Over the weekend, the Washington Post‘s Valerie Strauss described one Colorado school district’s proposal to test a sample of children for accountability purposes. Proposals something like this float up occasionally: let’s not test all children in all subjects but a sample. Sometimes the National Assessment of Educational Progress (NAEP) sampling plan is used as a model: if sampling is good enough for the gold standard for assessment in the country, why shouldn’t it be used everywhere?
I’m a fan of a great deal about NAEP, and I wouldn’t mind some use of sampling in assessment systems. Having said that, there are limits to borrowing from NAEP, because that system was not designed for accountability purposes. There is no expectation that NAEP will provide detailed profiles of performance at the student, classroom, or school level. To move from an every-child-every-year testing system to a sampling system for all subjects would reduce the total amount of testing in schools. I don’t think it would pass political muster because it removes the illusion that we can closely estimate the academic performance of individual children, classrooms, or schools, let alone issues such as whether vulnerable populations are getting the short end of the stick. And that is the itch that high-stakes testing scratches.
There is another reason why moving to a sampling system for annual tests is likely to be unsatisfactory–it may not reduce testing or test-prep as much as such a proposal might suggest. On top of NCLB-style testing in the past decade, districts have layered on additional tests partway through the year. So-called “benchmark testing” at its best has a light footprint in the school and provides important feedback. At its worst, it lards up the year with even more poorly-constructed tests, creating formative assessment theater driven by the desire to target mid-year interventions at the district level and hold a whip over the heads of principals. Parents and school board members worried about extensive and wasteful test-prep should focus as much attention on benchmark testing as on annual testing and ask important questions about the time involved, the speed and usefulness of feedback for teachers, and the business aspects of decisions (was the choice of assessment tied to a commercial bundle of curriculum sold to the administration as a “complete solution” for accountability pressures?).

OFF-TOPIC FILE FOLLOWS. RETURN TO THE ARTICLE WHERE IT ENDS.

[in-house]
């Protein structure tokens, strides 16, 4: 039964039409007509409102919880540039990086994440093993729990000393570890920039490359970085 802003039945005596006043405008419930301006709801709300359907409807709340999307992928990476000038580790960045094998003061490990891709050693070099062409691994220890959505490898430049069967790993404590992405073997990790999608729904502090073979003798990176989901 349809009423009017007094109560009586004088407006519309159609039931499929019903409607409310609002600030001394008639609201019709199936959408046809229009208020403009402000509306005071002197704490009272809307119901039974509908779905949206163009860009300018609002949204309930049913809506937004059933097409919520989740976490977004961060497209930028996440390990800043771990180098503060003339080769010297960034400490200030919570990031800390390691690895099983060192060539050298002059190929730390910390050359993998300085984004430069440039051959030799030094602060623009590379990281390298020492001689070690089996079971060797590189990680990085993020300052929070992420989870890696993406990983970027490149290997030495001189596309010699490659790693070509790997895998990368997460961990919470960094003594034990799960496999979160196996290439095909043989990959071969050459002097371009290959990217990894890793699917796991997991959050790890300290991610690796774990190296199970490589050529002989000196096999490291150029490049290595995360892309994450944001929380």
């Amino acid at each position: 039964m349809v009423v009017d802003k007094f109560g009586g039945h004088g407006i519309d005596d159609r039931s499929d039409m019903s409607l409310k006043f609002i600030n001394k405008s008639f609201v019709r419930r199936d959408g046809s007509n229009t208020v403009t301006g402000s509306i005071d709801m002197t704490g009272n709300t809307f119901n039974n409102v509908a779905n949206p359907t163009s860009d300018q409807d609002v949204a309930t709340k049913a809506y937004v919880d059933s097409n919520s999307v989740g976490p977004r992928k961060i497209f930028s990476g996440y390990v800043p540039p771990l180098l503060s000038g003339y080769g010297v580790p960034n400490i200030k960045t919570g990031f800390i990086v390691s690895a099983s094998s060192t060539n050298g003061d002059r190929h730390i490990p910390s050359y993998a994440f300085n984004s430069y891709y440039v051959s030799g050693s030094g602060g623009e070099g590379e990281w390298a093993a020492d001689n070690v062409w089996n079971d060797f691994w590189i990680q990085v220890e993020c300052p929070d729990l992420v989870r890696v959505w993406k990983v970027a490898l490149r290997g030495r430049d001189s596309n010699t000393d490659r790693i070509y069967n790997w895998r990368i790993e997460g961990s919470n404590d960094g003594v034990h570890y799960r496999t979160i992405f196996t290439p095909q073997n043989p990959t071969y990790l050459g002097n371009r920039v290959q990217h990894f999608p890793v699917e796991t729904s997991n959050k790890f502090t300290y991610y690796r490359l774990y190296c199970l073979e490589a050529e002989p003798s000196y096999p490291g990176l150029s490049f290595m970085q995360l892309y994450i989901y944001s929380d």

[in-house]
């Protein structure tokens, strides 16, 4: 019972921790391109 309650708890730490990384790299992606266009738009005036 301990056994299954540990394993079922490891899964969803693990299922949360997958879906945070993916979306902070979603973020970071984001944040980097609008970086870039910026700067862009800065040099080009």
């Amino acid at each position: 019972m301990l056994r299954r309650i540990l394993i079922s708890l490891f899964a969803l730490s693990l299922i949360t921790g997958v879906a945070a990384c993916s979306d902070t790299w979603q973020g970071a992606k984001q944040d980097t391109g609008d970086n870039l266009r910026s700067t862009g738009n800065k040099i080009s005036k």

There is a potential role for assessment sampling: fighting the narrowing of curriculum that often attends high-stakes testing. Here, sampling would not be of the NAEP style, which is expensive to create. Rather, it would be simple–say, ask 5 or 10% of high school students in a history course to take something like an AP document-based question–and in part assessed publicly by a committee of teachers, parents, and community stakeholders (with anonymization of student answers, of course). The results could not be analyzed at the classroom level, with a few exceptions (recorded performances by music ensembles would count), but instead allow conversations around the breadth of the curriculum at the district level.
I suppose if PARCC and Smarter, Balanced had built sampling into their framework, it could also be used to make sure that assessments in math and reading covered more of the curriculum, if not measured at the student or classroom level. But unless I am misreading their materials, that simple step was not part of the so-called “next generation” tests that will not have form-fitting uniforms or much else next-generation-y. Alas, a more complex system of sampling needs more investment than most individual states can muster. And even there, there are limits to what it could accomplish.
I wish there were a magic wand like sampling that would solve all of the concerns parents and others have about high-stakes testing. But in the same way that every-child testing is not a panacea, neither is sampling.